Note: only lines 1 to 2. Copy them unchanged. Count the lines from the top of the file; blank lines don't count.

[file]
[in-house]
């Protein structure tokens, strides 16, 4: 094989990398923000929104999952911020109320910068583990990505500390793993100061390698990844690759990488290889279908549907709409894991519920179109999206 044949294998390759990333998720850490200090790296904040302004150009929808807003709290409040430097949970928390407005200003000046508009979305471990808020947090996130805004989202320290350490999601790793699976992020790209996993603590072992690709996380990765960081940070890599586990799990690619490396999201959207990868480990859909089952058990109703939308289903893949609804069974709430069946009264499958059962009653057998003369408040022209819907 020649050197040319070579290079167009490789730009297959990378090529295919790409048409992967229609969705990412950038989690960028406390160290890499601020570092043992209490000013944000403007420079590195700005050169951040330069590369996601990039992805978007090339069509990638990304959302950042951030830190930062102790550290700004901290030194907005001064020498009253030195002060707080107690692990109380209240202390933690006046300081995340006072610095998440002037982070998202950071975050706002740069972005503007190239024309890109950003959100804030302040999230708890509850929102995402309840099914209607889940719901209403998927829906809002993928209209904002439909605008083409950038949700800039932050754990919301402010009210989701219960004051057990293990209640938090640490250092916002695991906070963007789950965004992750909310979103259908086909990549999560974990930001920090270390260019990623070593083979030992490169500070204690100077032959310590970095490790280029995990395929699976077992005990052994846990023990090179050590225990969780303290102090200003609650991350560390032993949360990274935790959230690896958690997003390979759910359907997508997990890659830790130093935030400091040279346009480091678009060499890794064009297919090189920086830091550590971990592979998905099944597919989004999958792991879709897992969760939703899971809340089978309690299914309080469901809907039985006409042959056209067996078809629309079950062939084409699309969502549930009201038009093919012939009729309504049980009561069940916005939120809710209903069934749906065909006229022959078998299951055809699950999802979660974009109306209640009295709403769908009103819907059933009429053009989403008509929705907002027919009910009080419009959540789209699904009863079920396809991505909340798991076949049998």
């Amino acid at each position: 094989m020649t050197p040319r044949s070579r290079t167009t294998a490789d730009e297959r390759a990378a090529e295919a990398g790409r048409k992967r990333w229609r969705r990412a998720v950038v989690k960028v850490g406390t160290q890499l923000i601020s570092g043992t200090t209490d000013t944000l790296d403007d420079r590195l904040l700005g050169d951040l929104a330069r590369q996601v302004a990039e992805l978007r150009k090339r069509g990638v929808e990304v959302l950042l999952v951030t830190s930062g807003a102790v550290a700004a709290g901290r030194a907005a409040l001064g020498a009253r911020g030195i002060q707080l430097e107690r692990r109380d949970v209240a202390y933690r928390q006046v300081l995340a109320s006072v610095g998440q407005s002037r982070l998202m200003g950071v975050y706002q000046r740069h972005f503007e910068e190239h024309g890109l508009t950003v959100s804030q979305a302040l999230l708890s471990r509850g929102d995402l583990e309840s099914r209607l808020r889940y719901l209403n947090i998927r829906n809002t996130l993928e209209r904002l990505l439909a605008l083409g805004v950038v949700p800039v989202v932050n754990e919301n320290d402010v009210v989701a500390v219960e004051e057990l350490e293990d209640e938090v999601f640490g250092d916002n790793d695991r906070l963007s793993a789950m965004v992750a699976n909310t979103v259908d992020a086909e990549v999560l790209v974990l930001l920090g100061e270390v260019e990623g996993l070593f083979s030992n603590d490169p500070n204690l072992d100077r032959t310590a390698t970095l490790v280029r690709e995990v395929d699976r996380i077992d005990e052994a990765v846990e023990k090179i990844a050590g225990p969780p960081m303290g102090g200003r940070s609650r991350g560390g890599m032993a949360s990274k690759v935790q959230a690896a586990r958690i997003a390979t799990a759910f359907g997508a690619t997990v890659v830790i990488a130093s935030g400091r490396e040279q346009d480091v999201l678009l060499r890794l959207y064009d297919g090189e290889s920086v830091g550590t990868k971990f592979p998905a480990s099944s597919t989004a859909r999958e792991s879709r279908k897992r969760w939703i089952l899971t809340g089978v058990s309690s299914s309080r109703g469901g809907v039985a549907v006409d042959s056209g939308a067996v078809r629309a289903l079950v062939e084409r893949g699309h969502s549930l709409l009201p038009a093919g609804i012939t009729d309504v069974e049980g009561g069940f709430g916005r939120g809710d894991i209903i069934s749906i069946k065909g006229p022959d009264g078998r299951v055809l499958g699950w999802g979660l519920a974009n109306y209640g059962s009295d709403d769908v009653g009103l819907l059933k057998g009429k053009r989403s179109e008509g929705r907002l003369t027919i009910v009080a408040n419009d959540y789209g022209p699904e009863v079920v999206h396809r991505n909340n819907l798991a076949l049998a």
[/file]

[in-house]
């Protein structure tokens, strides 16, 4: 094989990398923000929104999952911020109320910068583990990505500390793993100061390698990844690759990488290889279908549907709409894991519920179109999206 044949294998390759990333998720850490200090790296904040302004150009929808807003709290409040430097949970928390407005200003000046508009979305471990808020947090996130805004989202320290350490999601790793699976992020790209996993603590072992690709996380990765960081940070890599586990799990690619490396999201959207990868480990859909089952058990109703939308289903893949609804069974709430069946009264499958059962009653057998003369408040022209819907 020649050197040319070579290079167009490789730009297959990378090529295919790409048409992967229609969705990412950038989690960028406390160290890499601020570092043992209490000013944000403007420079590195700005050169951040330069590369996601990039992805978007090339069509990638990304959302950042951030830190930062102790550290700004901290030194907005001064020498009253030195002060707080107690692990109380209240202390933690006046300081995340006072610095998440002037982070998202950071975050706002740069972005503007190239024309890109950003959100804030302040999230708890509850929102995402309840099914209607889940719901209403998927829906809002993928209209904002439909605008083409950038949700800039932050754990919301402010009210989701219960004051057990293990209640938090640490250092916002695991906070963007789950965004992750909310979103259908086909990549999560974990930001920090270390260019990623070593083979030992490169500070204690100077032959310590970095490790280029995990395929699976077992005990052994846990023990090179050590225990969780303290102090200003609650991350560390032993949360990274935790959230690896958690997003390979759910359907997508997990890659830790130093935030400091040279346009480091678009060499890794064009297919090189920086830091550590971990592979998905099944597919989004999958792991879709897992969760939703899971809340089978309690299914309080469901809907039985006409042959056209067996078809629309079950062939084409699309969502549930009201038009093919012939009729309504049980009561069940916005939120809710209903069934749906065909006229022959078998299951055809699950999802979660974009109306209640009295709403769908009103819907059933009429053009989403008509929705907002027919009910009080419009959540789209699904009863079920396809991505909340798991076949049998």